Courage poems/ page 4 of 77 /
The swift approach and unexpected speedThe king had made upon this new-rais'd force,In the unconfirmed troops, much fear did breed,Untimely hind'ring their intended course
The good dame looked from her cottage At the close of the pleasant day,And cheerily called to her little son Outside the door at play:"Come, Peter, come! I want you to go, While there is light to see,To the hut of the blind old man who lives Across the dike, for me;And take these cakes I made for him-- They are hot and smoking yet;You have time enough to go and come Before the sun is set
A sweat-dripping horse and a half-naked myall,And a message: "Come out to the back of the run--Be out at the stake-yards by rising of sun!Ride hard and fail not! there's the devil to pay:For the men from Monkyra have mustered the run--Cows and calves, calves of ours, without ever a brand,Fifty head, if there's one, on the camp there they stand
While crowds of princes your deserts proclaim,Proud in their number to enroll your name;While emperors to you commit their cause,And Anna's praises crown the vast applause,Accept, great leader, what the muse indites,That in ambitious verse records your fights,Fir'd and transported with a theme so new:Ten thousand wonders op'ning to my viewShine forth at once, sieges and storms appear,And wars and conquests fill th' important year,Rivers of blood I see, and hills of slain;An Iliad rising out of one campaign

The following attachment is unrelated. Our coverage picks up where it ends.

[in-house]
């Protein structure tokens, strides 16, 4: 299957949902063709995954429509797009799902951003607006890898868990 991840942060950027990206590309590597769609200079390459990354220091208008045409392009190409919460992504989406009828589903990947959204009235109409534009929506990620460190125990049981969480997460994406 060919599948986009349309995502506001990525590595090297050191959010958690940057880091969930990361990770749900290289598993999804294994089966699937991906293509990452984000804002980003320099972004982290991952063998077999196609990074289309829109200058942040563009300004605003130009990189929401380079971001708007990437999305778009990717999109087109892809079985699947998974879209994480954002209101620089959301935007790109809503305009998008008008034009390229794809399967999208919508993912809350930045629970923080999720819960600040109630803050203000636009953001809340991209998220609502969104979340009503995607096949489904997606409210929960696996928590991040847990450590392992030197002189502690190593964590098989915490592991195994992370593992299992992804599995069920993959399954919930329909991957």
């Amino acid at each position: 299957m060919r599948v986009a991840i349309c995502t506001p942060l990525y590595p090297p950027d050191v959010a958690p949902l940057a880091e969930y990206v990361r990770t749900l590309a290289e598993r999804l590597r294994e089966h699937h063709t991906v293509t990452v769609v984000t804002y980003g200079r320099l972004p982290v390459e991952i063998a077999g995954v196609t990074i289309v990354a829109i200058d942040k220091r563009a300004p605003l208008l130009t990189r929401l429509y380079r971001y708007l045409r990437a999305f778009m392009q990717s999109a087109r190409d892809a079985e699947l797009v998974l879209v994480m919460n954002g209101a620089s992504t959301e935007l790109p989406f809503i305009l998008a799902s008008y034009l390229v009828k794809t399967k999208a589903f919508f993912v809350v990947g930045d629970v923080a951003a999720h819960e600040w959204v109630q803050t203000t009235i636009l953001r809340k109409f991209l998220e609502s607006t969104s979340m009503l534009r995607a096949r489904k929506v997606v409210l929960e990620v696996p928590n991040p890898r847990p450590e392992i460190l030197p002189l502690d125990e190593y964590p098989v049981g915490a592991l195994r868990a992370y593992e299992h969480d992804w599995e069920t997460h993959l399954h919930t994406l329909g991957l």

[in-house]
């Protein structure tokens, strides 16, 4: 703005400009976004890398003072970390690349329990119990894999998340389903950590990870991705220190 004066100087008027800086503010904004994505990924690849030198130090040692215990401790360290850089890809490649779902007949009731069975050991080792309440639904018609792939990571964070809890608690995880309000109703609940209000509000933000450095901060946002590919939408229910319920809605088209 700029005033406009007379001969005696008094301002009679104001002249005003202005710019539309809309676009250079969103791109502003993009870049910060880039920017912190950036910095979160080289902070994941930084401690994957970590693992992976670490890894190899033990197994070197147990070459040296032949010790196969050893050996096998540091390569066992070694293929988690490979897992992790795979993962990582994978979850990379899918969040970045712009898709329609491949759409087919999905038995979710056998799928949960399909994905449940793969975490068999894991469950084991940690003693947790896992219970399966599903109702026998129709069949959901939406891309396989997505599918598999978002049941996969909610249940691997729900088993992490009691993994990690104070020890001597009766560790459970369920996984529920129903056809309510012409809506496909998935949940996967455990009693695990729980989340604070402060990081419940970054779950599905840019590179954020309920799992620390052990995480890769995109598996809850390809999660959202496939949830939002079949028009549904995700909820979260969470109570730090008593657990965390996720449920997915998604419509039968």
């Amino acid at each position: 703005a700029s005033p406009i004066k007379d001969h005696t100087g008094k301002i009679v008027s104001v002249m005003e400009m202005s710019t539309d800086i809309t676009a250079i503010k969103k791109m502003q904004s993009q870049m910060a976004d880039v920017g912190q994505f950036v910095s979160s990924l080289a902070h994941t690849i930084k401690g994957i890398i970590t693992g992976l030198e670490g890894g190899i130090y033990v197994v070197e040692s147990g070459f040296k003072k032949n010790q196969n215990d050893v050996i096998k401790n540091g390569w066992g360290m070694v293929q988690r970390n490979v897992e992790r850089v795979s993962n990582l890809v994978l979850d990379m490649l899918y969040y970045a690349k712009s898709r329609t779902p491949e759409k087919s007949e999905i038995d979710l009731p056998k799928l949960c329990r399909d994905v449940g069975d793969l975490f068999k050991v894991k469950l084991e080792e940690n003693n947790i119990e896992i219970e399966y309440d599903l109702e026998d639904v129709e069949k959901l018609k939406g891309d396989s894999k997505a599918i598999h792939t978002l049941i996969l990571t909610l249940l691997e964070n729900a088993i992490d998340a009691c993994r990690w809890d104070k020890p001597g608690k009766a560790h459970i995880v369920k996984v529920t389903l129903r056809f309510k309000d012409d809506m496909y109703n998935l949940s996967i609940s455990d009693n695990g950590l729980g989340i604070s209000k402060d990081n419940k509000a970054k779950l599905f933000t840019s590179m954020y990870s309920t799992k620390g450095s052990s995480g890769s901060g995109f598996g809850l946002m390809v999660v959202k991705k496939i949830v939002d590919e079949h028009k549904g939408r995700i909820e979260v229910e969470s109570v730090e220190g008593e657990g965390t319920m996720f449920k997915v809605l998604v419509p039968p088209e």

The last hollyhock's fallen tower is dust;
All the spices of June are a bitter reek,
All the extravagant riches spent and mean.
All burns! The reddest rose is a ghost;
Sparks whirl up, to expire in the mist: the wild
Fingers of fire are making corruption clean.
The seconde parte of crafty rethoryke
Maye well be called dysposycyon
822 That doth so hyghe mater aromatytyke
823 Adowne dystyll / by consolacyon